Scientist of the Day - Francis L. Hawks
Francis Lister Hawks, an American Episcopal priest, preacher, and writer, was born June 10, 1798. In addition to being a spellbinding sermonizer (his portrait effuses the same kind of energy as those of William Jennings Bryan, whom he greatly resembles), Hawks also wrote, frequently and on many different subjects. He published a history of the Episcopal Church in America and also edited an American biographical encyclopedia. Hawks appears in a Scientist of the Day post because he agreed to compile a narrative of a voyage of exploration, much as John Hawkesworth agreed to write the narrative of Captain Cook's first voyage of 1769. The difference is that Cook resented the implication that he could not write his own narrative, which was not the case here.
In 1852, Commodore Matthew Perry was sent by the U.S. government with a squadron of ships to convince Japan to open up trade with the west. His mission was a success. In thanks, the U.S. government gave Perry a generous grant to write up the narrative of the expedition, and Perry promptly hired Hawks to do the job. He turned over all his logs and diaries and those of his officers to Hawks, and Hawks turned those entries into a readable narrative, and so quickly that it was published in 1856, as: Narrative of the Expedition of an American Squadron to the China Seas and Japan, Performed in the Years 1852, 1853, and 1854, under the Command of Commodore M. C. Perry. The complete work has three volumes; the account that Hawks put together comprises volume 1, and he had no role in the other two volumes, which are mostly specialist reports. So today we feature only images from the first volume, Hawks’ volume.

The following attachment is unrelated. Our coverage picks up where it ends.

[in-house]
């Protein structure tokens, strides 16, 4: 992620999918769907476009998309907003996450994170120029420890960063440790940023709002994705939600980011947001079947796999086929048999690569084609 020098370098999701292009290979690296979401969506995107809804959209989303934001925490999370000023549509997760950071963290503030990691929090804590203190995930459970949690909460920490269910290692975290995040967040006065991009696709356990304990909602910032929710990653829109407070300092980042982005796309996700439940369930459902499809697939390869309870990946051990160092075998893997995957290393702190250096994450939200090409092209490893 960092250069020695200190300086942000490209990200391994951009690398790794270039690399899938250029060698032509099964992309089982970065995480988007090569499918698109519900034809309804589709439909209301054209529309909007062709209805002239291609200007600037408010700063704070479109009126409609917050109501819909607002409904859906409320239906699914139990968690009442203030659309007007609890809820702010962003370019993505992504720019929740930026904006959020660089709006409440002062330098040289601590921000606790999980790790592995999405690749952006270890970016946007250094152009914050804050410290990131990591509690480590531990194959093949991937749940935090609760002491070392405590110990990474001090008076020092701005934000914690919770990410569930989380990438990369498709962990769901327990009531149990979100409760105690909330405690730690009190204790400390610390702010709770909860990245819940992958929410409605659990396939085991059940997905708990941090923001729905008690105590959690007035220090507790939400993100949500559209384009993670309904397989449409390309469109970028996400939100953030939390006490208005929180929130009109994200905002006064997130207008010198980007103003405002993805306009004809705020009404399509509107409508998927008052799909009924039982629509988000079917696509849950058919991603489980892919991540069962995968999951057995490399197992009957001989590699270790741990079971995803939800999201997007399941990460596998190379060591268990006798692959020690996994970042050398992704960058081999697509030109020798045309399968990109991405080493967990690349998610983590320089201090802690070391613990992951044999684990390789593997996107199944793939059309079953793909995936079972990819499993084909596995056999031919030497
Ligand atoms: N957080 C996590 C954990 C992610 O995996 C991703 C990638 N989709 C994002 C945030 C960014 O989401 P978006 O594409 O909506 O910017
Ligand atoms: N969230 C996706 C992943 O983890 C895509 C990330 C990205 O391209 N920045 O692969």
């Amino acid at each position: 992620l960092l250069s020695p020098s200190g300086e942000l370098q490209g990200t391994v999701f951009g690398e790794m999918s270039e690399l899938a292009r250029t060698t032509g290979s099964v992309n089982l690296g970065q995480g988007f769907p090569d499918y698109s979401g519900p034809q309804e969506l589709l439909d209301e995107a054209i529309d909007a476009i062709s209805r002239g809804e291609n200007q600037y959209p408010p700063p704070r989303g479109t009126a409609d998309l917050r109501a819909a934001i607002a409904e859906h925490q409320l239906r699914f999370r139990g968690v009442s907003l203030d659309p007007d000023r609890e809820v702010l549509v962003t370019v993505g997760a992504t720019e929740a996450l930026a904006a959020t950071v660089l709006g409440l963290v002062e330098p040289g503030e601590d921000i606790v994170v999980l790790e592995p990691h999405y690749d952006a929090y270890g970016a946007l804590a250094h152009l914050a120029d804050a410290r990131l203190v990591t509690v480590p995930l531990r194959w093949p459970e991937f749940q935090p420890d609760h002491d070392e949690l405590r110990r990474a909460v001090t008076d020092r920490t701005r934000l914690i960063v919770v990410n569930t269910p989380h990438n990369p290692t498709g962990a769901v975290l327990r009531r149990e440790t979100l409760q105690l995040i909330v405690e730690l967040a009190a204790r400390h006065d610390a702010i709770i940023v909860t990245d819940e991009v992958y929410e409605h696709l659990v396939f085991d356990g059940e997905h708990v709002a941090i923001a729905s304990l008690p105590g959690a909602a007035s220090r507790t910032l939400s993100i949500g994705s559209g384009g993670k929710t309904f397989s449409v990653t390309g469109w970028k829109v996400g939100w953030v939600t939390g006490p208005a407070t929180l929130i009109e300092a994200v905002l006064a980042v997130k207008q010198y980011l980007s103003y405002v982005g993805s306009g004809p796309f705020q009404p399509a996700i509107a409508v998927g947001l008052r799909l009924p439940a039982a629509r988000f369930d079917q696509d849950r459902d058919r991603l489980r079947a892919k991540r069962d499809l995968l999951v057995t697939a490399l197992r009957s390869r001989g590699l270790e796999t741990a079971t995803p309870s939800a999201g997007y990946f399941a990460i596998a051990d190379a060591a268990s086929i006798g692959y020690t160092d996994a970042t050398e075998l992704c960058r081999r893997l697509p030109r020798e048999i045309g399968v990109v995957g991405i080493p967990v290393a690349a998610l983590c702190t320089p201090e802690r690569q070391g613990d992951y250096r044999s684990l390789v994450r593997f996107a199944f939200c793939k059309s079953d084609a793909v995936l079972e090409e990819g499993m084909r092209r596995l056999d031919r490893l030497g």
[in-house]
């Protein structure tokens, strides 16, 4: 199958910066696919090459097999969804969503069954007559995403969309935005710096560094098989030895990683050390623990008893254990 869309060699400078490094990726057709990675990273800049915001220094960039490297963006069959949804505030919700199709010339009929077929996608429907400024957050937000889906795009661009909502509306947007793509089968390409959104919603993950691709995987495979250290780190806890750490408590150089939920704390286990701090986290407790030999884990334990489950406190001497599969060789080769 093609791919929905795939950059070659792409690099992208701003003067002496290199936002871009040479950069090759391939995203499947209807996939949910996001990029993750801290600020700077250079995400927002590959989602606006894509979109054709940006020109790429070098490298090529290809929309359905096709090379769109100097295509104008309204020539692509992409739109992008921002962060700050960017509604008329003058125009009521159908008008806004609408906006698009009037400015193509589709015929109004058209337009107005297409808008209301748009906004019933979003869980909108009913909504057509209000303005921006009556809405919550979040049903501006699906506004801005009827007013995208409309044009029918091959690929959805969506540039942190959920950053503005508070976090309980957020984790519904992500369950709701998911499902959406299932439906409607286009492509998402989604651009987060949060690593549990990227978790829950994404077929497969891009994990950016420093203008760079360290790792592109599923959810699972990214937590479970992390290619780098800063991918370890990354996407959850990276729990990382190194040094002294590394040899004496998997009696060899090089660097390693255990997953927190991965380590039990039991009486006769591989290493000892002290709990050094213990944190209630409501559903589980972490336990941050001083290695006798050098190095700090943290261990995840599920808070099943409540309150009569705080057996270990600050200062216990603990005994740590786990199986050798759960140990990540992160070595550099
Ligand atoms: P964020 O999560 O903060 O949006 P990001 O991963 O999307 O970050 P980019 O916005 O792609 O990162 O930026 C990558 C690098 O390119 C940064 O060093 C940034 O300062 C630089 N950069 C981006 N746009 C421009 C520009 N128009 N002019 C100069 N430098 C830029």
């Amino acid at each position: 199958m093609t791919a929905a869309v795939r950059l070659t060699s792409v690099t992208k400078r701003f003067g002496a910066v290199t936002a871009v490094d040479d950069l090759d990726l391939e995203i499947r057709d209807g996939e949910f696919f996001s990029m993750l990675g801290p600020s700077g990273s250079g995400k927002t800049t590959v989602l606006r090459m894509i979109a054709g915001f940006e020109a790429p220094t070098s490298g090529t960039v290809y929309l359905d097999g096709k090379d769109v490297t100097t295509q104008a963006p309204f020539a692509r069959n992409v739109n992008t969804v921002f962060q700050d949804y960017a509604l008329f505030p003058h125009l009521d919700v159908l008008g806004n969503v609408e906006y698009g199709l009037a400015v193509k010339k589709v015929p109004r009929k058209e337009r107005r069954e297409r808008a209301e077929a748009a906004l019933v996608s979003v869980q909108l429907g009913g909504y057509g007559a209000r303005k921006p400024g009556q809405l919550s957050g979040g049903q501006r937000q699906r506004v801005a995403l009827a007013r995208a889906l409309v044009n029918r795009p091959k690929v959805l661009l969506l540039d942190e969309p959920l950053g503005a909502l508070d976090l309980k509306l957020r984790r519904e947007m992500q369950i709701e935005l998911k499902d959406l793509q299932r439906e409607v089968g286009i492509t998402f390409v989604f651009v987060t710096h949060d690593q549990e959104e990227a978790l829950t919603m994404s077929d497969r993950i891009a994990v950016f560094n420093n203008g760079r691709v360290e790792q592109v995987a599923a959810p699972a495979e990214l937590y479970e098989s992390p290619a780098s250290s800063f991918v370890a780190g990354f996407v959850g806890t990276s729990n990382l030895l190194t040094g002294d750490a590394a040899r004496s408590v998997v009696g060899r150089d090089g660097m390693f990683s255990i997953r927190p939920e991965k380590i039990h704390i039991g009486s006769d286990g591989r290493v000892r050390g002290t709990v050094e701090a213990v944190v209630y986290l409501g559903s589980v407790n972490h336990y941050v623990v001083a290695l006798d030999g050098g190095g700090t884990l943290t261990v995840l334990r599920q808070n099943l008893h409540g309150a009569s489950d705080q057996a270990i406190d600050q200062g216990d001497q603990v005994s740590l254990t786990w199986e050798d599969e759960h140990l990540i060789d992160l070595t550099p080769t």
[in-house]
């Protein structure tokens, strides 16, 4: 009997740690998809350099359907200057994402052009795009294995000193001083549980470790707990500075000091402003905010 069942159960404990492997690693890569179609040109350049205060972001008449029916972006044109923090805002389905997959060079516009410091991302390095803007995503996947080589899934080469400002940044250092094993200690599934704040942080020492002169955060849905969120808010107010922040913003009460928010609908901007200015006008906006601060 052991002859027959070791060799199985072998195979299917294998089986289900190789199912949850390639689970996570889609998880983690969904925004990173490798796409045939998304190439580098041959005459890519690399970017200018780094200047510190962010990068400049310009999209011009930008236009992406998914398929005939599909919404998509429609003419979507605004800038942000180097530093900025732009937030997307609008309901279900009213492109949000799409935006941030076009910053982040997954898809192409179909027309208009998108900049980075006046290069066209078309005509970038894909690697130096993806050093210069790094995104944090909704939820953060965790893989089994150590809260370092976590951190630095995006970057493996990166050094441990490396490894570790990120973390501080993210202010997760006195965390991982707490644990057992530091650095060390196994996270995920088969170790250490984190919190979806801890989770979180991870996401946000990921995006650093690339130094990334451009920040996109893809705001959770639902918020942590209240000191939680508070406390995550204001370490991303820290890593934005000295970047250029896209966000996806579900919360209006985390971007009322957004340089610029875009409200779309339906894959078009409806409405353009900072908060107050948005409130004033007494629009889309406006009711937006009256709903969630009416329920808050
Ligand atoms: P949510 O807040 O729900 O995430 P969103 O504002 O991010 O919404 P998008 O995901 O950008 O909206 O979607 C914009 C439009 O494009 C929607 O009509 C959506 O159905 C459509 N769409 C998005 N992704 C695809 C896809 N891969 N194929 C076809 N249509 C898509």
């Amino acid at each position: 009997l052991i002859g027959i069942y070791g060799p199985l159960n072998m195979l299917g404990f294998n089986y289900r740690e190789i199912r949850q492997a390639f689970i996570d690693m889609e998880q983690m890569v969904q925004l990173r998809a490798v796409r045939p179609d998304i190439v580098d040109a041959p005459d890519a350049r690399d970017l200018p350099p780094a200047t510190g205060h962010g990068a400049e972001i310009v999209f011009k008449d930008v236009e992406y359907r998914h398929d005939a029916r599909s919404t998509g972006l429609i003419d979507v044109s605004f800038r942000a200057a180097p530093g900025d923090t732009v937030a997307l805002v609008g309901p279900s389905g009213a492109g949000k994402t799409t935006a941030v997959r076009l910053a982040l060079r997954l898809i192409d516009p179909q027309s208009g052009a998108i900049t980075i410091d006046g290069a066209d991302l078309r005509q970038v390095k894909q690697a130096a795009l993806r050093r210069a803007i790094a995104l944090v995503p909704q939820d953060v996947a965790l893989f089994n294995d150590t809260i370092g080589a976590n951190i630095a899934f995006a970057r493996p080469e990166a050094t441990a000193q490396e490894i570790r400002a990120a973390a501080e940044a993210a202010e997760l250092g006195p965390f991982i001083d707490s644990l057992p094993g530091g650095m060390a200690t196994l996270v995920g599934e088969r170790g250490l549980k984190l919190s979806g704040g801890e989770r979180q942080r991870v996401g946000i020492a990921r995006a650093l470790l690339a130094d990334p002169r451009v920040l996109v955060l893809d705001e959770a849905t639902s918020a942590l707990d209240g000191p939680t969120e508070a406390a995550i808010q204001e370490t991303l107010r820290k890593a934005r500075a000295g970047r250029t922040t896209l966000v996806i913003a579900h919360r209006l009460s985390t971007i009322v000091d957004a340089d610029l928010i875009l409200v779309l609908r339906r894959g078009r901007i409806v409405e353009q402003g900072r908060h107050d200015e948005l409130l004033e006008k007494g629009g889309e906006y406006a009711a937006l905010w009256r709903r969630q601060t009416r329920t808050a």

One of the nice things about U.S. government publications in the 1850s is that no expense was spared in the illustrations department. This was true in the publication of the Pacific Railroad Reports, which we have discussed many times in this series (see for example our posts on John Mix Stanley and Albert H. Campbell), and it was true with the three-volume publication of the Perry expedition. Volume one is rich in tinted lithographs – there are almost 100 of them. They depict the ships of the U.S. squadron, from a distance (first image), and closer up (fourth image); Japanese ships, in section, in full view, and in the process of construction (fifth image, below); and such events as a state dinner aboard the steam frigate Powatan (eighth image, below). There are even two copies of colored Japanese woodblock prints that must have really impressed Hawks; they are reproduced in the book as full-blown chromolithographs, a brand-new process of color printing. We show one of them, an energetic view of a river crossing for the well-to-do (seventh image, below).
I do not know how Perry and Hawks managed to cross paths in the first place, although I suspect this is known to some scholars somewhere. What really surprises me is that Hawks was allowed to include his name as author. After all, he was essentially a ghostwriter, well-paid for his services, and in most cases his name would not appear anywhere in the volume. But there he is, right on the titlepage, and as a result he is listed in most Library classification schemes as the primary author, which is quite extraordinary.
An enormous number of copies of the Narrative were printed by order of Congress, so the work is not at all scarce. We have two copies in our Library, one rebound and in very good condition; the other not so good, but it does preserve the original binding of the House of Representatives. The images here are from copy one.
We wrote a post on Perry once, and included there some of the lithographs in volume 2, which are just as splendid as those in volume 1. You can access that post here.
Dr. William B. Ashworth, Jr., Consultant for the History of Science, Linda Hall Library and Associate Professor emeritus, Department of History, University of Missouri-Kansas City. Comments or corrections are welcome; please direct to email@example.com.